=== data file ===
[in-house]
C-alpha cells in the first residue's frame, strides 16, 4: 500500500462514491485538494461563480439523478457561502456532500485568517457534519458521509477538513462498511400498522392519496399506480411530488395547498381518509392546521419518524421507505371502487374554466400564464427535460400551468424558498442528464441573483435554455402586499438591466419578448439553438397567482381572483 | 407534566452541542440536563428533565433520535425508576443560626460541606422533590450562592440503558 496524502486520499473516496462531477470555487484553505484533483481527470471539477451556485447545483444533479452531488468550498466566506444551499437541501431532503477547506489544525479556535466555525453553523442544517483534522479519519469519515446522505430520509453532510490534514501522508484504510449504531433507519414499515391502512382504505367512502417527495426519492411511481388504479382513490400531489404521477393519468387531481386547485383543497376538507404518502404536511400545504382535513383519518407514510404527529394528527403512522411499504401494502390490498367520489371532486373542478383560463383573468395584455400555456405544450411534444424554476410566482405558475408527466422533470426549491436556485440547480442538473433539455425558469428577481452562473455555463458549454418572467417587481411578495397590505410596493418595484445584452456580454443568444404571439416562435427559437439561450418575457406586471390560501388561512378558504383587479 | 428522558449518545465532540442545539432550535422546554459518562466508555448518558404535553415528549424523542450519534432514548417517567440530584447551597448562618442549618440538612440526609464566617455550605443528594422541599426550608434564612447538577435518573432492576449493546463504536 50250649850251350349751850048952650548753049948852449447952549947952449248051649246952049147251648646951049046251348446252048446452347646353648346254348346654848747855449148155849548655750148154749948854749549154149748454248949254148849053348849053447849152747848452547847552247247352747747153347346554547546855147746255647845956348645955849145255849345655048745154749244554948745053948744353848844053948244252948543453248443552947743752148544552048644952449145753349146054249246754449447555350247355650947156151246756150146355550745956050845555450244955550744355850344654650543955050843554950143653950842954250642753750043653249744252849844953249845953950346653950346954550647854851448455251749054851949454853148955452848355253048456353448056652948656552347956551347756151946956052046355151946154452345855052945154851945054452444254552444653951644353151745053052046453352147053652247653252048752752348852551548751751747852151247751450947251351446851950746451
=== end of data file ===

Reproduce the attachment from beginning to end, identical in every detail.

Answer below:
[in-house]
C-alpha cells in the first residue's frame, strides 16, 4: 500500500462514491485538494461563480439523478457561502456532500485568517457534519458521509477538513462498511400498522392519496399506480411530488395547498381518509392546521419518524421507505371502487374554466400564464427535460400551468424558498442528464441573483435554455402586499438591466419578448439553438397567482381572483 | 407534566452541542440536563428533565433520535425508576443560626460541606422533590450562592440503558 496524502486520499473516496462531477470555487484553505484533483481527470471539477451556485447545483444533479452531488468550498466566506444551499437541501431532503477547506489544525479556535466555525453553523442544517483534522479519519469519515446522505430520509453532510490534514501522508484504510449504531433507519414499515391502512382504505367512502417527495426519492411511481388504479382513490400531489404521477393519468387531481386547485383543497376538507404518502404536511400545504382535513383519518407514510404527529394528527403512522411499504401494502390490498367520489371532486373542478383560463383573468395584455400555456405544450411534444424554476410566482405558475408527466422533470426549491436556485440547480442538473433539455425558469428577481452562473455555463458549454418572467417587481411578495397590505410596493418595484445584452456580454443568444404571439416562435427559437439561450418575457406586471390560501388561512378558504383587479 | 428522558449518545465532540442545539432550535422546554459518562466508555448518558404535553415528549424523542450519534432514548417517567440530584447551597448562618442549618440538612440526609464566617455550605443528594422541599426550608434564612447538577435518573432492576449493546463504536 50250649850251350349751850048952650548753049948852449447952549947952449248051649246952049147251648646951049046251348446252048446452347646353648346254348346654848747855449148155849548655750148154749948854749549154149748454248949254148849053348849053447849152747848452547847552247247352747747153347346554547546855147746255647845956348645955849145255849345655048745154749244554948745053948744353848844053948244252948543453248443552947743752148544552048644952449145753349146054249246754449447555350247355650947156151246756150146355550745956050845555450244955550744355850344654650543955050843554950143653950842954250642753750043653249744252849844953249845953950346653950346954550647854851448455251749054851949454853148955452848355253048456353448056652948656552347956551347756151946956052046355151946154452345855052945154851945054452444254552444653951644353151745053052046453352147053652247653252048752752348852551548751751747852151247751450947251351446851950746451